A stainless steel shoe protects the full-length keel. In the event of a grounding or impact, the danger of water intrusion is minimized because the keel, filled with a closed-cell core material, is sealed off from the hull. To further prevent water intrusion, Flemings feature a two-point deck-to-hull joint, one point being at deck level and the other at the top of the bulwark. 

The crew at Tung Hwa, which includes Adi Shard, Tony Fleming’s nephew, has gone to great lengths to make the 78 run smoothly and quietly. Standard is AquaDrive’s anti-vibration system, which uses thrust-bearing brackets to transfer shaft thrust to the ship’s stringers rather than the engine itself. In addition, the 78’s extra-thick bulkheads and extensive use of sound-deadening material throughout help to keep sound at a bare minimum.

Like all Flemings built for the U.S., the 78 is NMMA Certified, meaning that it complies with the standards of the American Boat and Yacht Council (ABYC). Since Fleming sells many of its yachts to European customers, all Flemings are also built to achieve the IMO CE Category “A-Ocean” rating, the most stringent rating for pleasure boats. Although not all Flemings built for the U.S. are CE certified—a designation that would require different electrical systems—owners can take comfort knowing their Flemings otherwise meet the standards of this rigid certification process.

Hull number 02 features the standard package of 1,550-horsepower MAN V12 engines and a bulbous bow optimized for higher speeds. Cowie points out that these bows are in essence “attached” to the hull and are not part of the actual hull mold, making it possible for a later refit should a new owner want a different optimum speed range. The bow attachment could also act as a sacrificial appendage in an accidental collision; prudent considering the top speed of 78-02 is 22 knots.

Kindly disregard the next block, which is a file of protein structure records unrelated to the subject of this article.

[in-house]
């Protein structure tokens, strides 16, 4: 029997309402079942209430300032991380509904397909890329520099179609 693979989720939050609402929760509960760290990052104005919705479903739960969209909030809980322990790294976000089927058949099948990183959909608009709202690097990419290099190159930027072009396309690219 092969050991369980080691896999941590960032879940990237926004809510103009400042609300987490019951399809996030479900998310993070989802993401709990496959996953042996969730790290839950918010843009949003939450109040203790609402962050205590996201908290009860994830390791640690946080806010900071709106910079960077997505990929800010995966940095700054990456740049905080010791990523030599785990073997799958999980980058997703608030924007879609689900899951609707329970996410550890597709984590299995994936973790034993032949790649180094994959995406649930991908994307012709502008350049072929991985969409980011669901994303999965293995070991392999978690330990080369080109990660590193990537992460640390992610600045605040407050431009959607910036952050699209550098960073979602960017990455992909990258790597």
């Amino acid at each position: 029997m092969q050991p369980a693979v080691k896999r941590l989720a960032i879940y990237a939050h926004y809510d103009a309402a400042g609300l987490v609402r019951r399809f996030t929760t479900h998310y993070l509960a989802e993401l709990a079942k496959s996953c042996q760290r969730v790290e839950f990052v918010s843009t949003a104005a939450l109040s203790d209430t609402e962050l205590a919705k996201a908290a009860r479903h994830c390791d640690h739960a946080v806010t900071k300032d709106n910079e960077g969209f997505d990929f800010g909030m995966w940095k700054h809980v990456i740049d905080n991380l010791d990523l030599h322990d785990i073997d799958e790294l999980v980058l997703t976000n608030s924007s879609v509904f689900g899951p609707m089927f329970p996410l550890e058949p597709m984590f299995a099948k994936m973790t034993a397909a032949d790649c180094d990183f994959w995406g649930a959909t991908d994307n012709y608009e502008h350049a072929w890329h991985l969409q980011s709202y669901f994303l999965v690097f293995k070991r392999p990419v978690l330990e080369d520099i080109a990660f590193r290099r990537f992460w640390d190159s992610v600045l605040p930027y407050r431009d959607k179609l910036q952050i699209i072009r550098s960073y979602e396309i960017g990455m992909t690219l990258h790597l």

The 78 is a large yacht displacing 80 tons, and her ample size provides luxurious accommodations for owners and guests as well as offering separate crew’s quarters. The master stateroom is amidships and takes advantage of the vessel’s full beam. Forward, the standard layout features a guest stateroom with a queen-sized island berth and en suite head and shower. A second guest stateroom with a queen-sized berth and en suite head and shower is to port. The crew’s quarters, which features a separate entrance from the aft deck, sleeps two and has ample room for a desk, microwave, refrigerator, TV, and a head with shower. 

The capacious main saloon features a dedicated dining area adjacent to the gourmet-equipped galley. The pilothouse is separate from the main living area, a feature that speaks to the serious voyager. Twin Stidd helm chairs, generous chart workspace, and space for today’s advanced electronics will satisfy the most demanding captain and navigator. A dayhead, a settee with a dining table, and a drop-down pilot berth allow the on-watch crew to tend to business. 

The dual-level flying bridge provides a helm area elevated for good forward vision, with a forward-facing double seat on each side of the helm chair. Four steps down is the lower bridge area complete with wet bar, BBQ grill, refrigerator, ice maker, freezer, dining table, and settee. Owners can choose the configuration to fit their cruising style. Farther aft is the boat deck where a 16-foot tender can be stowed and launched via a hydraulic davit. An aft control station takes the drama out of backing into a slip.